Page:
Thyme is a very aromatic herb commonly used for both cooking and in natural medicines. It has a very wide range of uses and abilities.
The origin of the name “thyme” is said to be from the Greek word thymus, which means “courage.” However, to the Greeks it had a dual meaning—“to fumigate.” Thyme, which has been widely grown in both Europe and the U.S., was grown originally in the Mediterranean region. It came to North America with the first colonists, being used primarily as a food preservative and for medical relief in many ailments.
Down through the centuries it has been used for various ailments, from melancholia to epileptic seizures. In ancient times thyme was one of the first herbs sued as incense. It was often mixed with equal parts of lavender and sprinkled on the floors of churches in the Middle Ages to eliminate any unwanted odors. In ancient Egypt, thyme was one of the ingredients used in the mummification process. It has also been used as a perfume among some ancient cultures.
In recent years it has been prescribed by herbalists for intestinal worms, gastrointestinal ailments, bronchial problems, lack of appetite, diarrhea, menstrual cramps, the common cold, and laryngitis. In Germany it is used to treat whooping cough and emphysema.
Thyme has antiseptic qualities that make it useful for a mouthwash and to combat tooth decay. Its antiseptic qualities also make it useful in cases of anemia, bronchial ailments, and intestinal problems, as well as a skin cleanser. It has been known for anti-fungal properties that can be used to treat athlete’s foot and has anti-parasitic properties that are useful against lice, scabies, and crabs. It has shown useful for colic, excess gas, sore throats, and as a hangover remedy. Thyme also proves beneficial as an expectorant to loosen and expel mucous.
Make a poultice by mashing the leaves into a paste for use on skin inflammations and sores. Using thyme for an anti-fungal or parasitic agent can be done by mixing four ounces of fresh thyme to a pint of vodka or fresh vinegar with “the mother” still in the container (the mother is the vinegar starter). Crush the thyme leaves slightly and let sit 12 hours or overnight. Or buy the essential oil and use it sparingly. Apply to the affected area.
For gastric issues or bronchitis, make a tea of 1 teaspoon leaves to each cup of boiling water and steep 10-15 minutes. Use only once a day. Add small amounts of honey to sweeten, if desired.
Infusions of thyme have also been useful in soothing and healing muscle spasms and skin irritations. Thyme also contains a compound that is helpful in preventing blood clots.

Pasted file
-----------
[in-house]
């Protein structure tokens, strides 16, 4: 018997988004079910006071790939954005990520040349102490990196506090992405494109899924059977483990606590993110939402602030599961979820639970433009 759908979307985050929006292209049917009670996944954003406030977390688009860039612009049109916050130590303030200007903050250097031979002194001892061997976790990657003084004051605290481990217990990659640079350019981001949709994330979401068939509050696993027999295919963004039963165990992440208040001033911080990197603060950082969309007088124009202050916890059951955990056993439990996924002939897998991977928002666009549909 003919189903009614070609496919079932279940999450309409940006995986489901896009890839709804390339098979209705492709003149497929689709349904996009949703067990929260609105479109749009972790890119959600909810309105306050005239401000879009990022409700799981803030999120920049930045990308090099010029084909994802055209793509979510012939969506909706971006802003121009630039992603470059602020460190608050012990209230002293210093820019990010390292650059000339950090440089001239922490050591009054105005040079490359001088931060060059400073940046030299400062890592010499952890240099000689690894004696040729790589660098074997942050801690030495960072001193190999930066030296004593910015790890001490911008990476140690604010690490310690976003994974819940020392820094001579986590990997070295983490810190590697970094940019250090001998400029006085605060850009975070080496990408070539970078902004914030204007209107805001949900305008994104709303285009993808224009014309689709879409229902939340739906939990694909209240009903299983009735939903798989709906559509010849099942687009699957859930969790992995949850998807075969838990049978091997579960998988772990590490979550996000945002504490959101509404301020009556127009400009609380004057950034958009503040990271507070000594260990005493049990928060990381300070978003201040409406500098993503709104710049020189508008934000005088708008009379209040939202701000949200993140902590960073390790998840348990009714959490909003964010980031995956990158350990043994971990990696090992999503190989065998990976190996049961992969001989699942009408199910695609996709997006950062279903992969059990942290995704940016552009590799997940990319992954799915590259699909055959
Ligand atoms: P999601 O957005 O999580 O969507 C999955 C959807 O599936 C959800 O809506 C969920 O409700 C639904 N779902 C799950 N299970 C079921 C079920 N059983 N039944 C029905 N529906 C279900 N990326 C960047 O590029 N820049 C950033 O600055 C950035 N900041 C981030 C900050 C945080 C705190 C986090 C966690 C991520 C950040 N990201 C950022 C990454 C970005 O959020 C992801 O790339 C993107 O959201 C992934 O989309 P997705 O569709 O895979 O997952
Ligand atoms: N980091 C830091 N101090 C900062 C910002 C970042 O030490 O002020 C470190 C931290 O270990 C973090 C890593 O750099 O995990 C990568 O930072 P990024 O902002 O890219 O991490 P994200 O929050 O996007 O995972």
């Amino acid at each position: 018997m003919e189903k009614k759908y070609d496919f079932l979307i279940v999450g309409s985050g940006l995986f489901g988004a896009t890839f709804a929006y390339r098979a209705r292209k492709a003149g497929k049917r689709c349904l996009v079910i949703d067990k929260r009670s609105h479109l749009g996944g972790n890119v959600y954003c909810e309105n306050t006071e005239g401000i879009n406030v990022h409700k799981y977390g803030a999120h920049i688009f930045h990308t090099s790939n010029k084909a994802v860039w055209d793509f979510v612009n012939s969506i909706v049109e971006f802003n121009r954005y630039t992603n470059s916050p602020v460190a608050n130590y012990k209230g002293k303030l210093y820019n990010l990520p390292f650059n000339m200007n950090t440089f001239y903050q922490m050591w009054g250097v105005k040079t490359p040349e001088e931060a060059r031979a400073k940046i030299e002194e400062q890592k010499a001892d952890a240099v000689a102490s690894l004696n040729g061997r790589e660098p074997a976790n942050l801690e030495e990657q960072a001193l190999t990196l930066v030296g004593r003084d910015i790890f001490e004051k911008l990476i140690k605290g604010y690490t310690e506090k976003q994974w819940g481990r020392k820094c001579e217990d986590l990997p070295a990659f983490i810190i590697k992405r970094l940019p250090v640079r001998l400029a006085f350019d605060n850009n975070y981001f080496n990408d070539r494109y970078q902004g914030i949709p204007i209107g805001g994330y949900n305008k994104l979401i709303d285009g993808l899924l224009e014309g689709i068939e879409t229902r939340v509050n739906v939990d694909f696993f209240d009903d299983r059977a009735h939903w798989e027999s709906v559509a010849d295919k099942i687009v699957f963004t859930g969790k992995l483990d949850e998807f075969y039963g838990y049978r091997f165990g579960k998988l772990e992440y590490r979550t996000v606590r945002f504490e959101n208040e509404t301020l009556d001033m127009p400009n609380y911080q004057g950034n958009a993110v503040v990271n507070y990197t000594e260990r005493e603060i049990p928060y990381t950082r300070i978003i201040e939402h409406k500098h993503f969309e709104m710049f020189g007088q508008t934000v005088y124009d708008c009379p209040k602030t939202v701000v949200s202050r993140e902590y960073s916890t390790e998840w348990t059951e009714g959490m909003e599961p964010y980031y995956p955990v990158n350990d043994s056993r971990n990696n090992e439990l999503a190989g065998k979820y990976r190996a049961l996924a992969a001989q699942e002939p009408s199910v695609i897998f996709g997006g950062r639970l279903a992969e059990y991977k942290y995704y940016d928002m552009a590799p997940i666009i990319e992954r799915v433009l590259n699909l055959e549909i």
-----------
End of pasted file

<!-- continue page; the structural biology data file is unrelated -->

Aromatherapy of the essential oil of thyme has been used to boost the mind, body, and spirit. Vapors of thyme’s essential oil have been effective for treating respiratory infections. Thyme oil or infusion can be added to bath water to aid bronchial problems and sooth rheumatism.
Burning thyme can repel insects and a dilution of thyme oil can be used externally as a deodorant and antiseptic that will prevent mildew. An ointment made with thyme has been used to treat warts. And some have said that it is useful to help new mothers to expel the afterbirth. Thyme ointment can be made from its leaves to sooth the discomfort associated with gout and killing worms internally.
Thyme has many helpful actions. It has been used as an antiseptic, anodyne, disinfectant, antitussive, anti-inflammatory, rubefacient, demulcent, apertif, carminative, diaphoretic, depurative, digestive, diuretic, expectorant, fungicide, nervine, pectoral, sedative, stimulant, and vermifuge.
The leaves and stems are the most common parts of the plant that are used.
Thyme is can also be a gardener’s friend. Due to its perfuse blooms and strong aroma, it draws bees into the area that will help to pollinate it and your other plants.
Thyme is a perennial plant that grows in bush and creeping varieties. Thyme can have flowers ranging in color from white to lilac and purple. It loves warm, sunny areas. Bushes can grow 15 inches tall and the creeping variety makes a great ground cover. Trimming back after flowering will prevent it from becoming woody, and frequent pruning during summer, its most vigorous growing season, will be highly beneficial and encouraging to its growth. Thyme prefers well-drained soils and can be grown from seeds or propagated from stem cuttings. Temperatures below 10 degrees Fahrenheit will kill your thyme plants. So if this is possible in your area, you will want to protect it through the winter or bring some inside to grow on a sunny windowsill. Thyme leaves dry easily and also freeze well for later use.
Thyme leaves make a great potpourris and closet sachets to repel insects.
Thyme has no known indications to advise against its use at this time. Some people are very sensitive to the essential oil directly on the skin, so patch testing is advisable.
Thymol, the essential oil of thyme, can cause adverse reactions if taken in its pure form, so use thyme-based medications sparingly. Taken as a tea, it should be used only once or twice per day. If used on the skin, use with caution as it may cause irritation. Ingesting thyme oil can cause headache, nausea, vomiting, weakness, thyroid impairment, as well as heart and respiratory depression.